The executive said the company is the worlds fourth largest software vendor and invested 15 percent of its annual gross revenue into R&D.
He said the companys security researchers operate a worldwide network of more than 24,000 sensors and track vulnerabilities in applications from more than 4,000 vendors.
Meanwhile, while this is the ninth annual Vision conference, it was only the second opened by Thompson; the conference was formerly called Veritas Vision, named for the backup software company bought by Symantec in mid-2005. Naturally, Thompsons address drilled into the storage side of the business.
He pointed to various compliance initiatives, how the company is addressing the expanding needs of compliance regulations as well as internal requirements within organizations and the combining of data filtering with storage, boosting the effective management of data resources.
For example, Thompson said that e-mail messages now may contain up to 75 percent of a companys intellectual property. But today, managers need to address other messaging formats.
"Today, we also need to think about the information contained in instant messages, VOIP [voice over IP] connections and various forms of Web collaboration. Effectively managing your messaging environment requires real-time protection at all layers of the infrastructure. That means being able to filter out the spam and other garbage, block malicious traffic and protect the endpoint devices connecting to the enterprise," he said.
While concerns over encryption were on the minds of a number of attendees, the subject didnt appear to be on Thompsons hit list.
"Encryption is one area where Symantec isnt heavily invested," observed one systems manager of a large enterprise to eWEEK after the keynote address.
"I want to hear where Symantec is going with encryption and how it can be integrated into a backup environment. Is the [encryption] level at the frame, the drive or software? You can do it at many levels, but there seem to be multiple schools of thought on how to integrate encryption," he said.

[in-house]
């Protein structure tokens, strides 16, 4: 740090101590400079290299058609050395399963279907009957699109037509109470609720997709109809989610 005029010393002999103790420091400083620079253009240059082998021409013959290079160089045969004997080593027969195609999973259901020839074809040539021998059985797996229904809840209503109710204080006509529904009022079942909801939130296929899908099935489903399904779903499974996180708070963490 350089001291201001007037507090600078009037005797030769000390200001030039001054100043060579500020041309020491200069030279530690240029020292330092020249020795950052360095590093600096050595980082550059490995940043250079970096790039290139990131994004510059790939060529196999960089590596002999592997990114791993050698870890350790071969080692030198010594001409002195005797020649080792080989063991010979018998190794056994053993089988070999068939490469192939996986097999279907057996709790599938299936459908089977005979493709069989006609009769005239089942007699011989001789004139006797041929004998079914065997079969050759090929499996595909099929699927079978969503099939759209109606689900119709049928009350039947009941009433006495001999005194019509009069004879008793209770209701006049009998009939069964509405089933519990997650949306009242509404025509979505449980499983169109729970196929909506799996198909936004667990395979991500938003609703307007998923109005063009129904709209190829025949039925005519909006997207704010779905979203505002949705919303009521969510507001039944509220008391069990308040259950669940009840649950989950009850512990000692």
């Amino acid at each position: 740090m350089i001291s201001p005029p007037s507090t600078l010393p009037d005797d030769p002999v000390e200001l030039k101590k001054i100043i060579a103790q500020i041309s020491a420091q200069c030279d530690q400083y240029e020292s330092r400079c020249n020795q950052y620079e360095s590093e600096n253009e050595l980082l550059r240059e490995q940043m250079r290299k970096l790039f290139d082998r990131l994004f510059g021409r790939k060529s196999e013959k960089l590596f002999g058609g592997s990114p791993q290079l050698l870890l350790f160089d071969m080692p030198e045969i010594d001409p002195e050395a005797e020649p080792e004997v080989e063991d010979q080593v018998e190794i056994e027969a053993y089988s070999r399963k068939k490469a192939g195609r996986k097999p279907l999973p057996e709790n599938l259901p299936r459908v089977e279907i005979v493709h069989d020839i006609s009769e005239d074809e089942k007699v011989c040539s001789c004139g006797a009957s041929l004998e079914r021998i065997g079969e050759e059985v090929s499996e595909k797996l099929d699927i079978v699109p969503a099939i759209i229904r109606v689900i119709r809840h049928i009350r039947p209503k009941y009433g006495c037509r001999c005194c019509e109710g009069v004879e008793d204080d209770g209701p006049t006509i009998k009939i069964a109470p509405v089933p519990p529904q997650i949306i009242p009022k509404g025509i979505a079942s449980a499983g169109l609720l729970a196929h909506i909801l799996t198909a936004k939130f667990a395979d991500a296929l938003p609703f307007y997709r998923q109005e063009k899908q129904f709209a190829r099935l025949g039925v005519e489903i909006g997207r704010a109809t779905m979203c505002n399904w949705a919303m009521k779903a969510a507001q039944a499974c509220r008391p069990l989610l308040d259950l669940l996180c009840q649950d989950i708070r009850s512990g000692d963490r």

Thompson was pitched questions on encryption during his address. He pointed to other Symantec security products and strategies, such as the companys Database Security and Audit solution that monitors database transactions in real time and flags requests that dont comply with company policy or might represent an external attack.
"We dont deliver encryption technology, per se. But there are many techniques that look at the behavior of a packet of information as it travels over the Web and [examines] the behavior pattern to see if it might be malicious or some form of problematic packet. And then take actions to mitigate risks from that packet."
Symantec also announced that an IT compliance solution set will be available from its value-added resellers. The solution comprises Symantec BindView Policy Manager, Control Compliance Suite, Security Information Manager, Enterprise Vault, IM Logic, Symantec Enterprise Protection, Symantec On-Demand Protection, Symantec Sygate Network Access Control, Symantec Client Security and NetBackup.